Friday, August 31, 2007
Well, this afternoon, after flying back from Dallas, I got into my car at Hobby Airport, turned on the radio, and guess what? As it turns out, 103.7 converted from a rock station to a Jack FM format earlier this morning. Pretty cool.
An another note: have you ever noticed when an obscure song that you haven't heard in a long time suddenly gets played several times within a period of a few hours?
That happened to me yesterday and today. While driving back to my hotel last night, a Dallas radio station played Queen's "Fat Bottomed Girls." Cool, I thought, I hadn't heard this song in a while.
It played again a few hours later at an Addison bar I visited. "That's weird, I just heard this song," I thought.
Then I heard it again on Houston radio driving home from the airport today.
At that point, it was just getting creepy.
Thursday, August 30, 2007
Of course, as my luck would have it, right after I write an entry explaining that I plan to attend six U of H football games this season, "contingent on the fact that I don't get shipped overseas again like I did last fall," I get an e-mail from my company's office in Dubai. They want me to come out there and assist on a project involving this thing. The project schedule and staffing plan is still under development, so I don't know when I'll actually be flying back over there. But, at this point, it's likely going to put a dent in my tailgating plans for the second fall in a row. Why can't they bid for these projects in the spring instead of the autumn?
Anyway, I had a handful of random thoughts rattling around my head that I wanted to write about, so here goes:
I really don't have too much to say about the firings of Astros Manager Phil Garner and General Manager Tim Purpura earlier this week, other than to say that they were inevitable. The Astros have sunk to the bottom of the NL Central standings, the 2007 season is toast, and owner Drayton McLane has to respond to the fans' thirst for blood as well as make it appear as if he's thinking about the future of the ballclub.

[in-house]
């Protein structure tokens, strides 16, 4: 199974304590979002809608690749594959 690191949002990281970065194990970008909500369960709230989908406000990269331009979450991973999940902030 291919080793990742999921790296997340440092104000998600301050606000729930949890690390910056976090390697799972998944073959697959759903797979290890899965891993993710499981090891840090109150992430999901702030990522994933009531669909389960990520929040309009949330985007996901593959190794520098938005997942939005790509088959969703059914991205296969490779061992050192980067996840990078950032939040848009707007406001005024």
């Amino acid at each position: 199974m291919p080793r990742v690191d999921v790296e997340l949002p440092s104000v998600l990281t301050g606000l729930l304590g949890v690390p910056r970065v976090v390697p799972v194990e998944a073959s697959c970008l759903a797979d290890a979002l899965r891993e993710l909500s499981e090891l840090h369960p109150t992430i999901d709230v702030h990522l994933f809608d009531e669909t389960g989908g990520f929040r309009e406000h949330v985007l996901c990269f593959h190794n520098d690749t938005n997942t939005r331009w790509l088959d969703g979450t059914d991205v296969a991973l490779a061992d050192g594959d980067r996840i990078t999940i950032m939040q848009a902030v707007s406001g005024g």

Richard Justice thinks that the move is a "step in the right direction." Maybe so. But there are still some serious problems with this ballclub which cannot be rectified by simply replacing the skipper and the GM. One such problem, as ESPN's Jayson Stark explains, is that McLane is a meddlesome owner:
This isn't to say that Tim Purpura made some poor moves as GM (i.e. Jason Jennings). Nor is this to say that Phil Garner was getting the most out of his team (although he wasn't really given much to work with this season). For whatever reason, they just couldn't make the Astros work this season and it was probably time for the franchise to move in a different direction. But for the team to improve, McLane is going to have to do some soul-searching of his own, lest he become the south Texas version of Jerry Jones. Stark continues:
But when McLane marched to the podium Monday and spoke of the need for better leadership and new ideas, he forgot to mention that he'd be well-served to take his own advice.
Why? Because he has done nothing lately to disprove the notion that he is as tough to work for as any owner in baseball.
Yes, he cares. And yes, he aims high. Yep, he's always around. And yep, he has spent lots and lots of dollars in the name of winning.
But his last GM, Gerry Hunsicker, up and quit three years ago because he'd had enough of McLane's meddling in the baseball side of the operation. And so little has changed since that day that it's difficult to evaluate Purpura's reign as GM, because we'll never know how many decisions were really made by the general manager.
We do know it was the owner's doing, not the GM's, that the Astros weren't allowed to sign their top two draft picks this year -- because it was the owner who was determined to please his good friend, Bud Selig, and not pay"above slot."
So if that's the philosophy, you lose the right to point fingers at the GM when the farm system starts to thin out. Don't you?
And when McLane talks, as recently as Monday afternoon, about the "great club" he thought the Astros had put together this year, did he have any memory whatsoever of the desperate pleas from his baseball people all winter to give them a few million more bucks to fill out the rotation, the bullpen and the bench?